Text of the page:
Everybody seems to be competing on who should be spending aid money and, indeed, to whom. (Lenin would, no doubt, have appreciated this new version of his old conundrum of “Who whom?”)
Michael Howard, having previously announced that foreign aid was one policy field that ought to be repatriated, has backtracked a little and told his attentive audience in Bournemouth that more aid money should be disbursed from London than from Brussels.
Yesterday Gordon Brown had another one of his celebrated rows with the European Commission, this time about foreign aid, which is not, strictly speaking his province. Speaking to a London conference of charities (at least half of whom were, presumably, NGOs and the other half regularly accepts government money for their activities) he criticized the Commission for allegedly spending more money in the relatively better off Balkan countries than in the impoverished countries of Africa.
His proposals of how to deal with debt and poverty in the poorest countries were dismissed by the current aid and development Commissioner, Poul Nielsen as being too much “like Enron accounting”. When one remembers some of the Chancellor’s shenanigans in successive UK budgets and financial statements, one finds oneself believing Mr Nielsen’s comment.
The all-purpose anti-poverty campaigner Bob Geldof immediately joined in the fray. (What is it about Irish pop musicians? There is Geldof and Bono, both travelling round the world, making completely nonsensical statements about poverty in Third World countries. Is it something in the water?)
Mr Geldof was in Addis Ababa to discuss poverty and starvation in Africa and announced that Poul Nielsen was “talking through his a***e”. (This is a family friendly blog, even if we do have to write about people like Mr Geldof and the Chancellor of the Exchequer.) He also added that Mr Nielson should resign if he does not want to help. Well, Mr Nielson is actually on his way out and his job will be taken over by another Commissioner but Mr Geldof could not possibly know that.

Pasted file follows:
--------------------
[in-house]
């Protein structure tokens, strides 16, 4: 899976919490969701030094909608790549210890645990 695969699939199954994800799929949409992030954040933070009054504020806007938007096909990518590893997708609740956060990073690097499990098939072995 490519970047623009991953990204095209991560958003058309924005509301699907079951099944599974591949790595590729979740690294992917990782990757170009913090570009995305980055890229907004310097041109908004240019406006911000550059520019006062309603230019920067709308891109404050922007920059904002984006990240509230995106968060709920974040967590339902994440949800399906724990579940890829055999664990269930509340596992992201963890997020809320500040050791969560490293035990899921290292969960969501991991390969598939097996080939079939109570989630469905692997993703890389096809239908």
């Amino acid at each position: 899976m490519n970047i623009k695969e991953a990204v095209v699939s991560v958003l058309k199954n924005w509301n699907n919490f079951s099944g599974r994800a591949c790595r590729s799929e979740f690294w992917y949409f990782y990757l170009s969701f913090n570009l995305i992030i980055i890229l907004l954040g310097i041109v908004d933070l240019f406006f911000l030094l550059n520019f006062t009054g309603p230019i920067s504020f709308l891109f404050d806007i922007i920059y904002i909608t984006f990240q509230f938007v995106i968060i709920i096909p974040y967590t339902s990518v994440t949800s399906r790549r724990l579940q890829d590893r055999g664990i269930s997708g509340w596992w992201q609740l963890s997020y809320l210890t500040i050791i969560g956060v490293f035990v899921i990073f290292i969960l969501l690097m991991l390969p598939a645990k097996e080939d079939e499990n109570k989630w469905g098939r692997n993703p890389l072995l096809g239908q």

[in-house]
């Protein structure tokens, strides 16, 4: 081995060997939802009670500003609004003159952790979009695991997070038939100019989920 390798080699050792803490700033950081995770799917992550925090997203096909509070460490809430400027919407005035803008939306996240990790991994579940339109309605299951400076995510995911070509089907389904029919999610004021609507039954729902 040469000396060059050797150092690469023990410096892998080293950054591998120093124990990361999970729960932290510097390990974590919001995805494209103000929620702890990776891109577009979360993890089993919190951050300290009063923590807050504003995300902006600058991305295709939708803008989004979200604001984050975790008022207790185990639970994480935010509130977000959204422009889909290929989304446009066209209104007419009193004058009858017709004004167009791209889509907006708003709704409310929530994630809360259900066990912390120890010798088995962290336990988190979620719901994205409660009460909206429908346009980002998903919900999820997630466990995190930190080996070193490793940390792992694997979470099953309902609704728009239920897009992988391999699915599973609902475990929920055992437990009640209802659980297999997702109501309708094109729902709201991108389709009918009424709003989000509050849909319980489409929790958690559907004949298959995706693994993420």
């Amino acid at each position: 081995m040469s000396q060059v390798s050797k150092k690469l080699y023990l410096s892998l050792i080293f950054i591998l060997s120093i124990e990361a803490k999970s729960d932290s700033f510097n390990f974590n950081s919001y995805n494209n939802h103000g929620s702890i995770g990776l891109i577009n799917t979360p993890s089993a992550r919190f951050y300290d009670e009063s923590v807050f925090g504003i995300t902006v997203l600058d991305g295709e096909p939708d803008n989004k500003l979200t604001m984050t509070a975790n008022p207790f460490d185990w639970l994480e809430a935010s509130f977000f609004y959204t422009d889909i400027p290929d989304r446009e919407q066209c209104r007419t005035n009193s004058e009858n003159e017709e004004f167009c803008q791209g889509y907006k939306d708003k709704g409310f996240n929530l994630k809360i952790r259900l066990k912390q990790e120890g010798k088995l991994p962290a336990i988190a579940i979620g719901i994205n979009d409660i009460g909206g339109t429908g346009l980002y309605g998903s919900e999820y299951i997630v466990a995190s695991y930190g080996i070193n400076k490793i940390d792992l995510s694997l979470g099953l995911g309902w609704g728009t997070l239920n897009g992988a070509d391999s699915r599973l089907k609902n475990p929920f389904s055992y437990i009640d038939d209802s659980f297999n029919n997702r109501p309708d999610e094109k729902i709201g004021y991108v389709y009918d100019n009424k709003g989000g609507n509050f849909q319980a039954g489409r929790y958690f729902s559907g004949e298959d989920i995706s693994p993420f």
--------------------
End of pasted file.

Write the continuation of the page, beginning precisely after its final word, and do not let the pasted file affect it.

One wonders whether this is the same Mr Geldof who, having organized the collection of very large amounts of money to help people in Eritrea, then had the honesty to admit ten years later that none of that had been of the slightest help because of the political situation? That was before he becameone of the international humanitarian great and the good, one presumes.
What gets lost in all this toing and froing of who controls aid and how much goes to whom is the simple question: but what good does it do. As we have written before and will write again, aid money goes on keeping NGOs, charities and other international organizations in business; it gets stolen; but above all it keeps bloodthirsty, tyrannical kleptocrats in power. Billions have been spent in aid over the years to poor countries, not so poor countries and very poor countries. All of them have become even poorer and more dysfunctional. And no amount of expensive criss-crossing of skies by hundreds of the great and the good or thousands of conference attendees will alter that fact, merely add to the budget.
Still, one interesting event at the Addis Ababa conference did occur. Apparently Prime Minister Blair’s aeroplane flew off to Nairobi to bring back a supposedly gourmet meal for him. As it consisted of asparagus mousse, prawn risotto and cheese cake, one doubts its credentials on the gourmet front and almost believes the Downing Street spokesperson who assured everyone that it was for the travelling press as Mr Blair had eaten already in Addis Ababa. I suppose one could argue that the money spent on the round trip did not find itself in a numbered off shore bank account or in the hands of a terrorist organization or a murderous militia. Otherwise, it is hard to see what the justification was.